Slapping the Other Cheek

Forgiveness Smarts in Todd Solondz’s ‘Life During Wartime’

Stove Top Discussions: Trish (Allison Janney) and Timmy (Dylan Riley Snyder) ponder life, wartime and forgiveness.
COURTESY OF IFC FILMS
Stove Top Discussions: Trish (Allison Janney) and Timmy (Dylan Riley Snyder) ponder life, wartime and forgiveness.

By Jordana Horn

Published July 27, 2010, issue of August 06, 2010.
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Film director Todd Solondz is known for making his audiences squirm with discomfort, and “Life During Wartime,” released July 23, is no exception. A sequel of sorts to his film “Happiness” (albeit with a different cast), “Life During Wartime” is a mega-mix of angst, pedophilia, awkward puberty and big-time familial dysfunction. But the film is also profoundly Jewish, as it wrestles with deeper concepts of faith and forgiveness beneath its satirical surface.

In the film, three sisters, Joy, Helen and Trish, struggle with different elements of forgiveness. Trish, a sort-of-single mother of three (played by the marvelous Allison Janney), has disavowed her old life and marriage by moving to Florida, where she can be a new, sunnier self. Joy (Shirley Henderson) has gone to Florida to visit Trish, and then goes out to California to see Helen (Ally Sheedy), a furious Hollywood type who is both intensely successful and remarkably self-absorbed. Joy catapults between the sisters, a do-gooder lost in her attempt to forgive her own husband, a partially rehabilitated criminal who has returned to his old ways.

We quickly learn that Trish has gone so far as to tell her two younger children, Timmy and Chloe, that their father is dead. Thanks to the Internet, though, one of Timmy’s friends helpfully notifies him that his father isn’t actually dead — he’s alive, and what’s more, he’s a pedophile. Bill (Ciarán Hinds) was incarcerated for child molestation, and at the start of the film, he emerges from prison to track down his family, particularly his oldest son, Billy, who’s now at college.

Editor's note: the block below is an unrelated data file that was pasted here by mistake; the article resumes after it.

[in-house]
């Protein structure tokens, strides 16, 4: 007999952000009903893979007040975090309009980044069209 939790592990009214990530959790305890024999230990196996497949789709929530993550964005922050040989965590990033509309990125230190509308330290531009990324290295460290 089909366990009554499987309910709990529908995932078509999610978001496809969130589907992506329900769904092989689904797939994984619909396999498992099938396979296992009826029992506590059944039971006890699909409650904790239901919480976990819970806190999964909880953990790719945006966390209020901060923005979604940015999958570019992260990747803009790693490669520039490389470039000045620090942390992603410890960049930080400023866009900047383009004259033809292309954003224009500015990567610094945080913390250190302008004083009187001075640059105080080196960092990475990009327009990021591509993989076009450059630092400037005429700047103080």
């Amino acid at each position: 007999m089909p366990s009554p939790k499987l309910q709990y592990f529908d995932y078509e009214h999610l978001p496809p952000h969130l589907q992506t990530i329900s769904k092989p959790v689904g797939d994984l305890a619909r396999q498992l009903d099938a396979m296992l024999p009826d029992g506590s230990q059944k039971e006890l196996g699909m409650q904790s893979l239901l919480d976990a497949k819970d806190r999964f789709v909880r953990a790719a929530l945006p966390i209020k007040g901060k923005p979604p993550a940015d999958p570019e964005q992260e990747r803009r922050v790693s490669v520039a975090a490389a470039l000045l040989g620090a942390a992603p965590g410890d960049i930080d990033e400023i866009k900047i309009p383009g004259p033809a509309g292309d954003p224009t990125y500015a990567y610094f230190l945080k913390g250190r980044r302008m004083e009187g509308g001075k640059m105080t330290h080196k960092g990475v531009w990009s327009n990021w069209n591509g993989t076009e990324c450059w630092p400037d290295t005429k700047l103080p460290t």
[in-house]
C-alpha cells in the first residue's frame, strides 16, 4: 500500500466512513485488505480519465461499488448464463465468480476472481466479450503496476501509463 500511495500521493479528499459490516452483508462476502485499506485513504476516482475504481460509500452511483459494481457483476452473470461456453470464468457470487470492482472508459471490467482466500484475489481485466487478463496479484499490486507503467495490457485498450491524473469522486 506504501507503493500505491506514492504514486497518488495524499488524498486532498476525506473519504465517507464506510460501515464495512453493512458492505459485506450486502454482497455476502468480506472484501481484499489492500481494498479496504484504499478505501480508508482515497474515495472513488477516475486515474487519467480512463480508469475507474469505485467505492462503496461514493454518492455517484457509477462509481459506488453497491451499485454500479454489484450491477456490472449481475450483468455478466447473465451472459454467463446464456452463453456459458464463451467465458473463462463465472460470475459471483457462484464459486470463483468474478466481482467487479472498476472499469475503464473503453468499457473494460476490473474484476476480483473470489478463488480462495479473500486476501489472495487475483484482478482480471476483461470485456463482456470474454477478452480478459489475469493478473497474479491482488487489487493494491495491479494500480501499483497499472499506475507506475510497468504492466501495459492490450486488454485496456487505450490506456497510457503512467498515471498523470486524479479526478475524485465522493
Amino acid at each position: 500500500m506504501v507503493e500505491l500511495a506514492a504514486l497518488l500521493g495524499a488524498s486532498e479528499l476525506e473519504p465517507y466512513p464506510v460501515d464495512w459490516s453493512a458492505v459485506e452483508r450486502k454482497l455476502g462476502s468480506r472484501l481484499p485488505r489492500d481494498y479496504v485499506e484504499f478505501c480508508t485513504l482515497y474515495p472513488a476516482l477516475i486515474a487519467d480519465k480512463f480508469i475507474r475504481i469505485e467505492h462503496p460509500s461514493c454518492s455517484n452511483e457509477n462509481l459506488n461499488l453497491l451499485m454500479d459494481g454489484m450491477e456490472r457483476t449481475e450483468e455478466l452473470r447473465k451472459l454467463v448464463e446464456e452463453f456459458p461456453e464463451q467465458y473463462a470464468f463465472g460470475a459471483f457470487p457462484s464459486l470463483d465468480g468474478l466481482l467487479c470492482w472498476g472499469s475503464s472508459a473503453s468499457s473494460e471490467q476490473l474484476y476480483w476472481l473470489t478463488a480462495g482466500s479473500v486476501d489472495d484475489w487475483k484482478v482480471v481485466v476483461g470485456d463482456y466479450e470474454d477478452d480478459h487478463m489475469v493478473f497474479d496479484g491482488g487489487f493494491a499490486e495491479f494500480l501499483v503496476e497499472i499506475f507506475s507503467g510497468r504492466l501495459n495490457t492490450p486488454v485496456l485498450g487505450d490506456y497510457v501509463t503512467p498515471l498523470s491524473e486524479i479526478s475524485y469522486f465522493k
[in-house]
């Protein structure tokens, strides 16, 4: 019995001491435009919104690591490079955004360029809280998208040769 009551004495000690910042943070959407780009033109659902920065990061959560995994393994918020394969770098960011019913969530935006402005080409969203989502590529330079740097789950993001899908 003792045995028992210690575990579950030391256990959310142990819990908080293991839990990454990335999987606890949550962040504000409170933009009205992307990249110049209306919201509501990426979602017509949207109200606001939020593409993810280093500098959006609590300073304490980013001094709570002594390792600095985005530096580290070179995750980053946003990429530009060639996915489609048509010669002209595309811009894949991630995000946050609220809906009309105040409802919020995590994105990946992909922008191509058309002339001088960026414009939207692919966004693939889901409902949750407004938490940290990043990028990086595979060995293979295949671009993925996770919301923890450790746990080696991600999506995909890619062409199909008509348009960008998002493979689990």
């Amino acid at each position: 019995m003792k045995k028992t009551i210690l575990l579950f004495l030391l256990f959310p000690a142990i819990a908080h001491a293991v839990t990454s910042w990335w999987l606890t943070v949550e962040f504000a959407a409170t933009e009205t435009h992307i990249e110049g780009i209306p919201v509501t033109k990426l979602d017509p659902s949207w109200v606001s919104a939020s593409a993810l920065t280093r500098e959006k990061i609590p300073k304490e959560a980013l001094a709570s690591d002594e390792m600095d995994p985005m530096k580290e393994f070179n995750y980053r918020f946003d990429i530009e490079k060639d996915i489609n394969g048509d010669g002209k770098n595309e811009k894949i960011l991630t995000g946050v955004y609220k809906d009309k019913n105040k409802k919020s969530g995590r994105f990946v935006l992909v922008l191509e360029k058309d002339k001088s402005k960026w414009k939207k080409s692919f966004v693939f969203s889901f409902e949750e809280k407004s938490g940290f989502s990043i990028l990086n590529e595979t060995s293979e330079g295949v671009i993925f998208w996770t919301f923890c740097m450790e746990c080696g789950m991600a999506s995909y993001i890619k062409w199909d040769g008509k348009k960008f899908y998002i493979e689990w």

The film is littered with terrific quotes: “Mommy, I’m out of Klonopin!” 7-year-old Chloe says. “Honey, you know you just take half a Wellbutrin,” Trish distractedly instructs her. It’s also chock-full of spot-on satire of knee-jerk liberalism. In one example, Helen rants about how her sister has misperceived injustices against her; her tirade takes place in front of a large photograph of a Palestinian boy throwing a rock at a tank. But Solondz’s uniquely Jewish lens is what makes the film transcend its biting observations and snappy witticisms and become something more.

Without using Jewish terminology, the film portrays the struggle between the yetzer ha-tov and the yetzer ha-ra — the inclinations toward good and bad, respectively. It also contemplates, again implicitly, whether apology without teshuvah, or actively turning away from one’s wrongdoings, can ever truly be sufficient.

“With forgiveness, the more you say you’re sorry, the less it has meaning or value,” Solondz said in a phone interview with the Forward. “That said, I’m more interested in the way the past holds on to us and doesn’t let go, and defines so much of how we are and how we move forward.”